What problems do I see over and over again in these pages? Sit down. Get comfortable and let's chat. By the way, a few of the problems I note were mentioned by Editor Charlene Patterson yesterday. So if you were waiting for a word from God about your manuscript pages, and you heard something yesterday that applied to your WIP, and now I'm mentioning it today...well, that's called confirmation!
1. Don't even think about opening your story with a heroine on a plane, train or automobile going back home for the first time since she left many years ago and having introspection about how much the town has or has not changed or about what she fears lies ahead. Go ahead and skip all that-YES, HIT THE DELETE KEY!- and go immediately to the moment of change. Everything up to the moment of change is back story. We don't care about then, we care about NOW!
2. Avoid opening with anyone sleeping. Yawn! The job of your opening is to pull your reader into the world of your protagonist. You have only so many pages to engage them and that is done by emotionally involving them. If they care they keep reading. We don't care about a sleeping person.
These two problems are about the opening of your story. If you need help, review my post Gotcha!
3. Please don't end a scene with your hero or heroine falling asleep. This is one of the most basic rules we learn as writers. Don't give the reader a reason to put your book down. Force your reader to forgo food, and sleep because they MUST keep turning the pages. That's what end of chapter hooks are for. Scenes are created using this formula based on Dwight Swain's Techniques of the Selling Writer:
Let's repeat. Scenes do not end with the protagonist falling asleep, they end with disaster even if that disaster is simply worry.
4. Do not allow your heroine/hero to do any of the following multiple times.
We write fiction. Our job as writers is to get the reader to connect with these heroes and heroines. In order for that to happen we must get emotionally involved. To get emotionally involved we must LIKE the character. Very few of us look up to whiny, crying, sniveling people.
I find it easiest to remember in terms of Michael Hauge's The Hero's Two Journeys. He tells us to first establish empathy by using two of these five traits for our protagonist.
1. Make the character the victim of an undeserved mistfortune.
2. Put the character in jeopardy.
3. Make the character liked by others.
4. Make the character funny.
5. Make the character powerful.
THEN you can introduce character flaws. And sure they can cry maybe once, even twice in an epic novel. But then stop. JUST STOP. And absolutely no whining or sniveling. Snap out of it!
They are heroes!
5. All behavior, including internals must be motivated. What does that mean?
Motivation is the reason we do something. Enter Dwight Swain again, and his MRU or motivation, reaction units. Motivation causes an effect which causes a reaction.
The reader will believe anything that you properly set up. So if you want your hero or heroine to do something that stretches our common sense believability, simply lay the ground work from the beginning.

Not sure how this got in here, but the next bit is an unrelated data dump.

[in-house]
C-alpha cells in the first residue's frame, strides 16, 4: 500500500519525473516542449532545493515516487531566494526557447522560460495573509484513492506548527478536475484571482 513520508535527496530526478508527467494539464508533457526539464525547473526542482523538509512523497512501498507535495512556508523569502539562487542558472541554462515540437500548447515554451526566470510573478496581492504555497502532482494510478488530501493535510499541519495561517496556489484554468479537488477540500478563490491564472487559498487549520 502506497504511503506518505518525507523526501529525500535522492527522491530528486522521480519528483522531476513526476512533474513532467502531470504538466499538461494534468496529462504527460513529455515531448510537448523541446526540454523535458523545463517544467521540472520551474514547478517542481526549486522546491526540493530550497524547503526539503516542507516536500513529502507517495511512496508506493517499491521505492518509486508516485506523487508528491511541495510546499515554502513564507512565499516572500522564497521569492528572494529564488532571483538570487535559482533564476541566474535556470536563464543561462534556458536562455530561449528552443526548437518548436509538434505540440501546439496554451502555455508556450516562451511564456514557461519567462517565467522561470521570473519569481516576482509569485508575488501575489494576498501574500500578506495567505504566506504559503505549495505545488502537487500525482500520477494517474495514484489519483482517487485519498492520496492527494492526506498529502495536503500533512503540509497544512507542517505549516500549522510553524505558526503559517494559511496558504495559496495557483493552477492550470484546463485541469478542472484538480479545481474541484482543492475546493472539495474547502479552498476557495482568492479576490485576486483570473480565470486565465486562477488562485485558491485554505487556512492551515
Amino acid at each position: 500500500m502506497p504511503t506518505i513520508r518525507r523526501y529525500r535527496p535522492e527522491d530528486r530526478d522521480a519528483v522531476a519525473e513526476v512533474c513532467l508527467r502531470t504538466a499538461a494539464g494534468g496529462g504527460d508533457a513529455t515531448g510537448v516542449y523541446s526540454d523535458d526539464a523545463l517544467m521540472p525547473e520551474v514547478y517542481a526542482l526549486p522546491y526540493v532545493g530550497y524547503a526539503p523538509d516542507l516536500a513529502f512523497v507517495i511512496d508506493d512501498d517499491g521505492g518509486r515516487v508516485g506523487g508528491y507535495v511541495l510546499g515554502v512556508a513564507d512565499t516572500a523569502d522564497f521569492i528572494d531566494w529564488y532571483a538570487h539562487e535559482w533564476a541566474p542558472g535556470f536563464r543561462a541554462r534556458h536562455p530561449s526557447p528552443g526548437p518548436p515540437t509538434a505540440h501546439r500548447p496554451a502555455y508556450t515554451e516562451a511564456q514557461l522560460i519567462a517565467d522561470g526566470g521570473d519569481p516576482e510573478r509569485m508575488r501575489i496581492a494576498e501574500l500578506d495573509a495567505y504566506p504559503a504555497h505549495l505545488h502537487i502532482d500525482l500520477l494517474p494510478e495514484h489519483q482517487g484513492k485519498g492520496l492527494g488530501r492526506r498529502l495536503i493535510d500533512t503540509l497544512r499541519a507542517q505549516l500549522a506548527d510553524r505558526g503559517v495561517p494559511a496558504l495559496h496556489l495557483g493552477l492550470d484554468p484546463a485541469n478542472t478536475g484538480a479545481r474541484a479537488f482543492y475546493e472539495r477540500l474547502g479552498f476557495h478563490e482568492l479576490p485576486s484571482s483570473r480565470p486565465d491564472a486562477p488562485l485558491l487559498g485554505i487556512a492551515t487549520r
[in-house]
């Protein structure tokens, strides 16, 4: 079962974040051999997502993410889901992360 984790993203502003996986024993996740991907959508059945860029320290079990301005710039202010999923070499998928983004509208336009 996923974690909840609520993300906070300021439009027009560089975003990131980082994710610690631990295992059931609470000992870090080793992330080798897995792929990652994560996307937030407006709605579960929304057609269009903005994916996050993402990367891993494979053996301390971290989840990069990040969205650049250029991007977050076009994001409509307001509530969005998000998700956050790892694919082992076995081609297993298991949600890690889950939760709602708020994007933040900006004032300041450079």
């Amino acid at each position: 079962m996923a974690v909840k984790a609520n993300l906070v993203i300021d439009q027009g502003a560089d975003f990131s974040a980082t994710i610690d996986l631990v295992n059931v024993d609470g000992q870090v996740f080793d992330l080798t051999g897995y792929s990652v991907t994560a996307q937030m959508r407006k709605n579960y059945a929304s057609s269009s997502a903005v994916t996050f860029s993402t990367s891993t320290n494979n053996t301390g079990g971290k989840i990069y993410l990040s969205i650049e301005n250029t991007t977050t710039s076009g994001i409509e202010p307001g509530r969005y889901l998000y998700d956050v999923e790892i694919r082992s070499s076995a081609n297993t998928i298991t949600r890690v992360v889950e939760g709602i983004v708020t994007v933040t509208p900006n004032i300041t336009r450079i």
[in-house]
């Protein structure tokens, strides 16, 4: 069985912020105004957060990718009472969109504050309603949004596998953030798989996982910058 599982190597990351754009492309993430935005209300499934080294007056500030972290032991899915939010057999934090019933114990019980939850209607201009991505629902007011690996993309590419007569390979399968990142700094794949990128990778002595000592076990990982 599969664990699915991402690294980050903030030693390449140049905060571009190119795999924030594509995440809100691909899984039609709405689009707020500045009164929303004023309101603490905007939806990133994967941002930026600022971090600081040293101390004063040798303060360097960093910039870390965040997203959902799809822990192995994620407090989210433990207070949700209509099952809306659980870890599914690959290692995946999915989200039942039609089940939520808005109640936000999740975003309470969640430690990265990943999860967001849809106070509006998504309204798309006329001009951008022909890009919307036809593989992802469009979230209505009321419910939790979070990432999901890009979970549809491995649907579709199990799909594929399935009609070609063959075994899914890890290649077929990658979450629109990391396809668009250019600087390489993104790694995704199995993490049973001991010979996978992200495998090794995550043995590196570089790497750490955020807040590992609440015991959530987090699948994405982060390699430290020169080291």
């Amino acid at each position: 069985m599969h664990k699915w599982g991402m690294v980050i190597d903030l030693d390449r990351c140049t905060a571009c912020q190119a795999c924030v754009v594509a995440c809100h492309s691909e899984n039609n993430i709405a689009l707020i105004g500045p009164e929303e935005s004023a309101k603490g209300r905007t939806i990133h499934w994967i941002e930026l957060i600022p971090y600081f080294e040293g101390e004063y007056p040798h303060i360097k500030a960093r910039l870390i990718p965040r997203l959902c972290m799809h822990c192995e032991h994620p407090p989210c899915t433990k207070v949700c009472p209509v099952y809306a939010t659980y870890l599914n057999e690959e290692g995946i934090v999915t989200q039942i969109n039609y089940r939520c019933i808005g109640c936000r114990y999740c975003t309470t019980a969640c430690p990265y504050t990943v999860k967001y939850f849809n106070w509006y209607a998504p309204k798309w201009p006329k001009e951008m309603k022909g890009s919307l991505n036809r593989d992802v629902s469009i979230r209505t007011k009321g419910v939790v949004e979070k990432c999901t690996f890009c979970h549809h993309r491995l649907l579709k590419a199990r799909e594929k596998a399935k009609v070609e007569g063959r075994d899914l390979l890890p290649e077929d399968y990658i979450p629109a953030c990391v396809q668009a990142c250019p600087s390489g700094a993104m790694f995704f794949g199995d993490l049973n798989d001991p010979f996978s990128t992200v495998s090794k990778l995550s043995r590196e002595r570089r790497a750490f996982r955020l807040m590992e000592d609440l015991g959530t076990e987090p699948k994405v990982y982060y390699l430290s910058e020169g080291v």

This would include getting the reader to believe that two people can fall in love in two weeks for a novella. How would you do this? By carefully building the steps of intimacy. (You can Google Linda Howard's Steps of Intimacy if you need a refresher. I'm not posting a link, as it is not PG-rated.)
When you create a character with a belief system you are obligated to have that character act in the motivational manner you established for them.
So don't tell me your heroine hates the hero and then let her do something totally unmotivated that shows she doesn't hate him. It simply makes the reader cranky.
This goes along with too-dumb-to-live heroine syndrome. Sure they can go into the basement with a flashlight when the lights go out, but they better have a really strongly motivated reason.
6. Stop eating. No really. Just stop it.
We've had numerous posts in Seekerville on the topic (Janet Dean's recent one comes to mind) and yet this is something I did as a new writer and I continue to see over and over again.
In his DVD, Creating Powerful Movie Scenes, Michael Hauge calls this Momentum of the Scene.
"At the end of the scene the hero must be somewhere different than he was at the beginning."
- Closer to the goal.
- Further from the goal.
- Met another obstacle.
- Revealed something.
- Risked something.
(We can all take a lesson from Mary Connealy. When the story is sagging DON'T eat dinner. Shoot someone instead.)
7. Don't make the mistake of qualifying all dialogue with internals.
What does this mean?
A character says something, and then they clarify/explain what they said in an internal thought. Or a character says something and then they mull on what they said in an internal thought during a conversation.
Scenes are live and when two people are talking, sure there are internal thoughts, but it should be short and quick. BECAUSE:
- You don't want to slow the pace of the story.
- Your dialogue should be strong and crisp enough to do the work.
- It isn't necessary to spoon feed the reader.
- If there is too much internal between bits of dialogue the reader forgets what was said last and is pulled out of the story as they scramble to re-read.
YOU NEVER WANT THE READER PULLED OUT OF THE STORY.
Think of movies. You don't have the crutch of internals in a movie. EVERYTHING must be in dialogue or action.
That's it. Now promise me you will please stop doing these things. Right now!
|Rocky Mountain Reunion|